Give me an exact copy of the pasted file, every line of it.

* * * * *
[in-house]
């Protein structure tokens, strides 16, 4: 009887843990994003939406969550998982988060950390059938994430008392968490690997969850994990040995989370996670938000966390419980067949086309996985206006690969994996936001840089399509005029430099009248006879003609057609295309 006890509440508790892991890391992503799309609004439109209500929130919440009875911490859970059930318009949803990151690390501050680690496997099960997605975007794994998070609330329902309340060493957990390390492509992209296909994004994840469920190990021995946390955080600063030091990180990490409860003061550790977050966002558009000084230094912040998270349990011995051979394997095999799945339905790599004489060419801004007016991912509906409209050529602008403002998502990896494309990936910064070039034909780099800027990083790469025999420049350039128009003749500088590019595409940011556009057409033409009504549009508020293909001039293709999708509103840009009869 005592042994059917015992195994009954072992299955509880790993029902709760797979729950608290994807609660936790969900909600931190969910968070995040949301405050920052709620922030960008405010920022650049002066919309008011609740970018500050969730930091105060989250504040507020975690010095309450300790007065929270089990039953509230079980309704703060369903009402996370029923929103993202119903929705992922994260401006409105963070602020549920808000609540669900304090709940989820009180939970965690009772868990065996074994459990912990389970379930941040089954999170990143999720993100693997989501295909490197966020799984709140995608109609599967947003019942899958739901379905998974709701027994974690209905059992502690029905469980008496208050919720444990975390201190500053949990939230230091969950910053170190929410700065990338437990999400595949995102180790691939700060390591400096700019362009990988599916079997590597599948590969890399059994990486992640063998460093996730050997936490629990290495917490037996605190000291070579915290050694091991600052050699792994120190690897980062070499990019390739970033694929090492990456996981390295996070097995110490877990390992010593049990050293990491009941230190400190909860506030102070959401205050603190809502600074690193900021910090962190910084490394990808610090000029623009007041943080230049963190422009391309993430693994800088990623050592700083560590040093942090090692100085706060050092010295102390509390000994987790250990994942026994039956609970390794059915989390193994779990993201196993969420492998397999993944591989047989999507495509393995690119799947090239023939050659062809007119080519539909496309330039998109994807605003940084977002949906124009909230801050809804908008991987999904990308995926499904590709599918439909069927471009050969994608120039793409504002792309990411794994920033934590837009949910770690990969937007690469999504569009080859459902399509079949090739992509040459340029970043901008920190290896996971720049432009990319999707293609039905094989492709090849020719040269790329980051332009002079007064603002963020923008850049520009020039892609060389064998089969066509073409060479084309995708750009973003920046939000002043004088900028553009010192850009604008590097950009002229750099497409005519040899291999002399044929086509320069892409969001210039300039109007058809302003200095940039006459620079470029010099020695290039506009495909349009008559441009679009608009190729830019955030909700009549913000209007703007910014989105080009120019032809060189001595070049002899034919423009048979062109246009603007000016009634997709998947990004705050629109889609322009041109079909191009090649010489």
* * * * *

[in-house]
């Protein structure tokens, strides 16, 4: 009887843990994003939406969550998982988060950390059938994430008392968490690997969850994990040995989370996670938000966390419980067949086309996985206006690969994996936001840089399509005029430099009248006879003609057609295309 006890509440508790892991890391992503799309609004439109209500929130919440009875911490859970059930318009949803990151690390501050680690496997099960997605975007794994998070609330329902309340060493957990390390492509992209296909994004994840469920190990021995946390955080600063030091990180990490409860003061550790977050966002558009000084230094912040998270349990011995051979394997095999799945339905790599004489060419801004007016991912509906409209050529602008403002998502990896494309990936910064070039034909780099800027990083790469025999420049350039128009003749500088590019595409940011556009057409033409009504549009508020293909001039293709999708509103840009009869 005592042994059917015992195994009954072992299955509880790993029902709760797979729950608290994807609660936790969900909600931190969910968070995040949301405050920052709620922030960008405010920022650049002066919309008011609740970018500050969730930091105060989250504040507020975690010095309450300790007065929270089990039953509230079980309704703060369903009402996370029923929103993202119903929705992922994260401006409105963070602020549920808000609540669900304090709940989820009180939970965690009772868990065996074994459990912990389970379930941040089954999170990143999720993100693997989501295909490197966020799984709140995608109609599967947003019942899958739901379905998974709701027994974690209905059992502690029905469980008496208050919720444990975390201190500053949990939230230091969950910053170190929410700065990338437990999400595949995102180790691939700060390591400096700019362009990988599916079997590597599948590969890399059994990486992640063998460093996730050997936490629990290495917490037996605190000291070579915290050694091991600052050699792994120190690897980062070499990019390739970033694929090492990456996981390295996070097995110490877990390992010593049990050293990491009941230190400190909860506030102070959401205050603190809502600074690193900021910090962190910084490394990808610090000029623009007041943080230049963190422009391309993430693994800088990623050592700083560590040093942090090692100085706060050092010295102390509390000994987790250990994942026994039956609970390794059915989390193994779990993201196993969420492998397999993944591989047989999507495509393995690119799947090239023939050659062809007119080519539909496309330039998109994807605003940084977002949906124009909230801050809804908008991987999904990308995926499904590709599918439909069927471009050969994608120039793409504002792309990411794994920033934590837009949910770690990969937007690469999504569009080859459902399509079949090739992509040459340029970043901008920190290896996971720049432009990319999707293609039905094989492709090849020719040269790329980051332009002079007064603002963020923008850049520009020039892609060389064998089969066509073409060479084309995708750009973003920046939000002043004088900028553009010192850009604008590097950009002229750099497409005519040899291999002399044929086509320069892409969001210039300039109007058809302003200095940039006459620079470029010099020695290039506009495909349009008559441009679009608009190729830019955030909700009549913000209007703007910014989105080009120019032809060189001595070049002899034919423009048979062109246009603007000016009634997709998947990004705050629109889609322009041109079909191009090649010489």